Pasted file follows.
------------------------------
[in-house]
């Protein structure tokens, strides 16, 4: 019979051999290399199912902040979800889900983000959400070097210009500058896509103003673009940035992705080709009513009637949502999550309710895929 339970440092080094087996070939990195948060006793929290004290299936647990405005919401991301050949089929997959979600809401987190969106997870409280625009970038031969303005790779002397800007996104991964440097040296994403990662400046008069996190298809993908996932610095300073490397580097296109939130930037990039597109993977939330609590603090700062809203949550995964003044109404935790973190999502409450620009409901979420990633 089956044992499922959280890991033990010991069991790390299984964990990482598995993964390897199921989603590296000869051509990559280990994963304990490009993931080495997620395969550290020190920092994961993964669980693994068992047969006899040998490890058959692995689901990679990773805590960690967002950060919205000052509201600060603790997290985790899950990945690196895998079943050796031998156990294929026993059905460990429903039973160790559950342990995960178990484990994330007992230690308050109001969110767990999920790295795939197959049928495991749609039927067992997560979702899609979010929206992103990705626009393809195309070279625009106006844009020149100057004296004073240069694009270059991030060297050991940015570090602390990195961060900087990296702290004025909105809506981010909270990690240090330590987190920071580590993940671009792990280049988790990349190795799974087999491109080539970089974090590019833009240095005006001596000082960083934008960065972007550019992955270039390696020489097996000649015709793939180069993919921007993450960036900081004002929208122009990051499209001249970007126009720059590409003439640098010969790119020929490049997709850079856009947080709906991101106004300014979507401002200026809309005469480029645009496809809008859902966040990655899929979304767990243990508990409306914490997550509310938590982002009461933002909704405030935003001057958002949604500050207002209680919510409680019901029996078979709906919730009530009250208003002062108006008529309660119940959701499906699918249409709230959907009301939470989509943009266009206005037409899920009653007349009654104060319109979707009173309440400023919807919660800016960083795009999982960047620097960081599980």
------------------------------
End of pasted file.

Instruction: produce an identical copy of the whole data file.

[in-house]
């Protein structure tokens, strides 16, 4: 019979051999290399199912902040979800889900983000959400070097210009500058896509103003673009940035992705080709009513009637949502999550309710895929 339970440092080094087996070939990195948060006793929290004290299936647990405005919401991301050949089929997959979600809401987190969106997870409280625009970038031969303005790779002397800007996104991964440097040296994403990662400046008069996190298809993908996932610095300073490397580097296109939130930037990039597109993977939330609590603090700062809203949550995964003044109404935790973190999502409450620009409901979420990633 089956044992499922959280890991033990010991069991790390299984964990990482598995993964390897199921989603590296000869051509990559280990994963304990490009993931080495997620395969550290020190920092994961993964669980693994068992047969006899040998490890058959692995689901990679990773805590960690967002950060919205000052509201600060603790997290985790899950990945690196895998079943050796031998156990294929026993059905460990429903039973160790559950342990995960178990484990994330007992230690308050109001969110767990999920790295795939197959049928495991749609039927067992997560979702899609979010929206992103990705626009393809195309070279625009106006844009020149100057004296004073240069694009270059991030060297050991940015570090602390990195961060900087990296702290004025909105809506981010909270990690240090330590987190920071580590993940671009792990280049988790990349190795799974087999491109080539970089974090590019833009240095005006001596000082960083934008960065972007550019992955270039390696020489097996000649015709793939180069993919921007993450960036900081004002929208122009990051499209001249970007126009720059590409003439640098010969790119020929490049997709850079856009947080709906991101106004300014979507401002200026809309005469480029645009496809809008859902966040990655899929979304767990243990508990409306914490997550509310938590982002009461933002909704405030935003001057958002949604500050207002209680919510409680019901029996078979709906919730009530009250208003002062108006008529309660119940959701499906699918249409709230959907009301939470989509943009266009206005037409899920009653007349009654104060319109979707009173309440400023919807919660800016960083795009999982960047620097960081599980």